If I know them, it'll probably take just as long to decide whether or not to accept an atheist minister.

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On 9/24/2016 at 5:38 PM, Thesauron said:


There's no requirement for clergy to believe in God. In this country it's not even required that the so called Christian churches base their beliefs on the bible. So you could have a priest who does not believe in God and for whom the Bible is just a pretty book.

So true!!! Not shocking!!!  At a family reunion A pastor told my hubby that he did not

believe in God - he was in it for the money!  And, he was a pastor of his church.   I never

forgot this when my husband shared it with me, and this was over 30 years ago.  So, one

can only imagine!  ICK!!! 

Edited by CyreJay
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On 23/09/2016 at 11:12 PM, Sheep said:

(The United Church only exists in Canada. It is a merger of the Methodist, Congregational and Presbyterian churches.)

 

That is not quite accurate. We have a United Church of North Australia, formed in 1956 which is also a merger of Methodist, Presbyterian and Congregational churches. It was originally supposed to cover the whole of Australia but due to breakaways and reorganisation it eventually became the Uniting Church throughout Australia, but which is still the amalgamation of the same 3 structures: Methodist, Presbyterian, and Congregational with the apparent exception of Northern Australia, which appears to still hold on to the 'United' name, although the 'beliefs' appear to be the same.  

 

Information taken from 'Many Faiths One Nation' 'A guide to the Major Faiths and Denominations in Australia' by Ian Gillman. 

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Here in Denmark it is quite common  for clergy to be atheist. It has been in the newspapers a few times in the last few years, but it seems not to be very much interest in it for the public. Most people just shrugs. But, well, the danes are not that much religios either.

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19 hours ago, GeordieGirl said:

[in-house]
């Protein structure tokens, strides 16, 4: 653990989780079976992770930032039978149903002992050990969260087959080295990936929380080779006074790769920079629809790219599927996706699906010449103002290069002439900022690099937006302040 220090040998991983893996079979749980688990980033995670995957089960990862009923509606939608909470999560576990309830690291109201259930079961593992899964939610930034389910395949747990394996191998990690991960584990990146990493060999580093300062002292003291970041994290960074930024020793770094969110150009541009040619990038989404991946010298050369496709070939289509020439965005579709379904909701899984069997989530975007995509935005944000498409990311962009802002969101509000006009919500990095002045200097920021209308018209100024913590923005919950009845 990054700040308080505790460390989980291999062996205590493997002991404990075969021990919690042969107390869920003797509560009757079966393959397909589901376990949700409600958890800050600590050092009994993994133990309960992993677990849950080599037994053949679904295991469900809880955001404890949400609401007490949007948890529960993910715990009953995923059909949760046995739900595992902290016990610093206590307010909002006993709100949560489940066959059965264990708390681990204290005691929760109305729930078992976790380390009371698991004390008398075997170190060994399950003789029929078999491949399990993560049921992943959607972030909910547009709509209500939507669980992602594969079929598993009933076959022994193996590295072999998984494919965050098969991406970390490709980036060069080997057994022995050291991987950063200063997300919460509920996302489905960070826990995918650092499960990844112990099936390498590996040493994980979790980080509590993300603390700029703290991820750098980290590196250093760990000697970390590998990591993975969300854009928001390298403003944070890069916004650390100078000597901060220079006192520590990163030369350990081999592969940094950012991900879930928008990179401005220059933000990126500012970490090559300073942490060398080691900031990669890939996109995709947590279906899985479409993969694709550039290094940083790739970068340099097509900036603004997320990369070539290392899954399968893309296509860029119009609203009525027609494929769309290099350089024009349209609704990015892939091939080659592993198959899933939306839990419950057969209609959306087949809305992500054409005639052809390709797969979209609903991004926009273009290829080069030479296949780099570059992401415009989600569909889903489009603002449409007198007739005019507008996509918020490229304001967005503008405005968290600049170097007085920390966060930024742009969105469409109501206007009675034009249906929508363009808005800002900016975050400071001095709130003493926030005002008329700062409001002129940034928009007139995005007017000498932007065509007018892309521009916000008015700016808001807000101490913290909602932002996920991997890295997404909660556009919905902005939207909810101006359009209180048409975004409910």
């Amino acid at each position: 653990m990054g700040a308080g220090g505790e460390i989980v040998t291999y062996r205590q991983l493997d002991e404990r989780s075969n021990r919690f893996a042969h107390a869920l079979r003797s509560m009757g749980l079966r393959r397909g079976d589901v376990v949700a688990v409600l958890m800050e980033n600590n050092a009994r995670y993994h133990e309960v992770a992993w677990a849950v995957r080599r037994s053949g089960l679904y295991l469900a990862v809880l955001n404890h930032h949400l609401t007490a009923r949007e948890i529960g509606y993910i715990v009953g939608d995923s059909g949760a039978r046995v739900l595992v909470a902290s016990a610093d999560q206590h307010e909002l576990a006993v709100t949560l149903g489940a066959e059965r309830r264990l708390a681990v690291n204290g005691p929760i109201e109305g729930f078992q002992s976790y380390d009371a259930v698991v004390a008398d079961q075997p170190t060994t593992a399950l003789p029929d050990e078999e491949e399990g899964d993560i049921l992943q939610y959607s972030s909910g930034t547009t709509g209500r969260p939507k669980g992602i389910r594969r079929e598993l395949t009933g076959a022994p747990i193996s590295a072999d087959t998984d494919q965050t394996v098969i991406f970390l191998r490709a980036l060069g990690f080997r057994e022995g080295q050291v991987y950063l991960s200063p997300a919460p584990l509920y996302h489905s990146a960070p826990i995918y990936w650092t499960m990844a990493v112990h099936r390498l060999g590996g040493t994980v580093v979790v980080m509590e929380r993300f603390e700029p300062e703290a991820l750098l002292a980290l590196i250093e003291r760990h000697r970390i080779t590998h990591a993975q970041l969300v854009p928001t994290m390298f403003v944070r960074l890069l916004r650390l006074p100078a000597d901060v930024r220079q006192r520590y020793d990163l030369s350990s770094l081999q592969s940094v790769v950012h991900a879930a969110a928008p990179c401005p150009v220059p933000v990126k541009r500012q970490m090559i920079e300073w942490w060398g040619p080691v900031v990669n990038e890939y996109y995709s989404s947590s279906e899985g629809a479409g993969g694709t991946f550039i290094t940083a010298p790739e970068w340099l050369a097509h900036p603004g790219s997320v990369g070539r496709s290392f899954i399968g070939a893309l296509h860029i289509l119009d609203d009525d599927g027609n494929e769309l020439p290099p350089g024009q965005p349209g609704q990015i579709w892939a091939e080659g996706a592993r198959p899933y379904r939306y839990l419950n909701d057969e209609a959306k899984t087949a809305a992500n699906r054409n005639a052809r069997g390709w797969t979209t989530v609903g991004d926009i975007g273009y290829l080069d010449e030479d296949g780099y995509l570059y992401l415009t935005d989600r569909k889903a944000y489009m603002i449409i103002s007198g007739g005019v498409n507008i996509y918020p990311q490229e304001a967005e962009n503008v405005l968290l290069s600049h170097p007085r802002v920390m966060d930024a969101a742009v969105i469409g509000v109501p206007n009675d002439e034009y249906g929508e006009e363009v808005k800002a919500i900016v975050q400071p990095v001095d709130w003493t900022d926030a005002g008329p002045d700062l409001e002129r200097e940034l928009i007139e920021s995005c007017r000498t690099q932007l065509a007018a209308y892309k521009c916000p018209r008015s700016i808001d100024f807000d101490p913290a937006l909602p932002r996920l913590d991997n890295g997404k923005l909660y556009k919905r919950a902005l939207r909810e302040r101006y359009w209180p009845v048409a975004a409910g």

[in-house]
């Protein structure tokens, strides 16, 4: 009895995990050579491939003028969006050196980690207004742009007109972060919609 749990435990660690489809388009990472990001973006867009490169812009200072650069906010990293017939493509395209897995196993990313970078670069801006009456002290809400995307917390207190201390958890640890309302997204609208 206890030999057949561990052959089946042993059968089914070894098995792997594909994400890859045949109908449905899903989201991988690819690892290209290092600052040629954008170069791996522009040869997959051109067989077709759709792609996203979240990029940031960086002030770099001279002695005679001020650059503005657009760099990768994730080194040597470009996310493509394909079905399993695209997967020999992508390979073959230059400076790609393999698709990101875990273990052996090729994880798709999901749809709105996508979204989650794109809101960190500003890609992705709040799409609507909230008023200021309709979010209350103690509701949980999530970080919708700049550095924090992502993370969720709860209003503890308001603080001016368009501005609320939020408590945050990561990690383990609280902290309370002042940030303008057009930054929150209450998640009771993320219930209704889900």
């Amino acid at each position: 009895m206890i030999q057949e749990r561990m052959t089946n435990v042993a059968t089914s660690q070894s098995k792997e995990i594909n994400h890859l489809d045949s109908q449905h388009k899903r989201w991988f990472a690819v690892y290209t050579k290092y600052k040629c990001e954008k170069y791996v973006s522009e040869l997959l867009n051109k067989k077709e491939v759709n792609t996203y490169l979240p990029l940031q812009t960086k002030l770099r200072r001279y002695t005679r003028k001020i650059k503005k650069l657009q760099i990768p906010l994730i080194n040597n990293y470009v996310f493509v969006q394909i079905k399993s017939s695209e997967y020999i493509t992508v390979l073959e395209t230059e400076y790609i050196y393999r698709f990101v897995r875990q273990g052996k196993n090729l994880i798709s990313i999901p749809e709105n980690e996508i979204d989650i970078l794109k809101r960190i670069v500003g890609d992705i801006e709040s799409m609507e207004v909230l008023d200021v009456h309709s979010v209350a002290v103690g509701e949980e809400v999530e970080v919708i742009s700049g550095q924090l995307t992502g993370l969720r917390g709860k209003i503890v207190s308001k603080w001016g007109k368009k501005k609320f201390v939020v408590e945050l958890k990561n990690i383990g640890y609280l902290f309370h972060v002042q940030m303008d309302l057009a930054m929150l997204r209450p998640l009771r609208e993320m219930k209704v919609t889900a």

That is not quite accurate. We have a United Church of North Australia, formed in 1956 which is also a merger of Methodist, Presbyterian and Congregational churches. It was originally supposed to cover the whole of Australia but due to breakaways and reorganisation it eventually became the Uniting Church throughout Australia, but which is still the amalgamation of the same 3 structures: Methodist, Presbyterian, and Congregational with the apparent exception of Northern Australia, which appears to still hold on to the 'United' name, although the 'beliefs' appear to be the same.  

 

Information taken from 'Many Faiths One Nation' 'A guide to the Major Faiths and Denominations in Australia' by Ian Gillman. 

 

Thank you for that information Terri. I had never heard of that church before. Doing some quick research I found the Uniting Church in Australia, and according to Wikipedia it is indeed a combination of those three churches, just as the United Church of Canada is. However, I'm not certain that there is any relationship between them except the similarity in name and make-up. The United Church of Canada can be traced back to 1925, but as you noted the one in Northern Australia goes back to 1956. Furthermore, the United Church of Canada also included a fourth denomination since 1968, the Evangelical United Brethren Church. There could very well be other countries with a church called the "United Church," but that doesn't necessarily mean they have anything to do with each other. It can be very confusing when you look into the melting pot of religions when various churches decide to merge or split. It's enough to leave your head spinning! What I am certain about is that the United Church of Canada  exists only in Canada.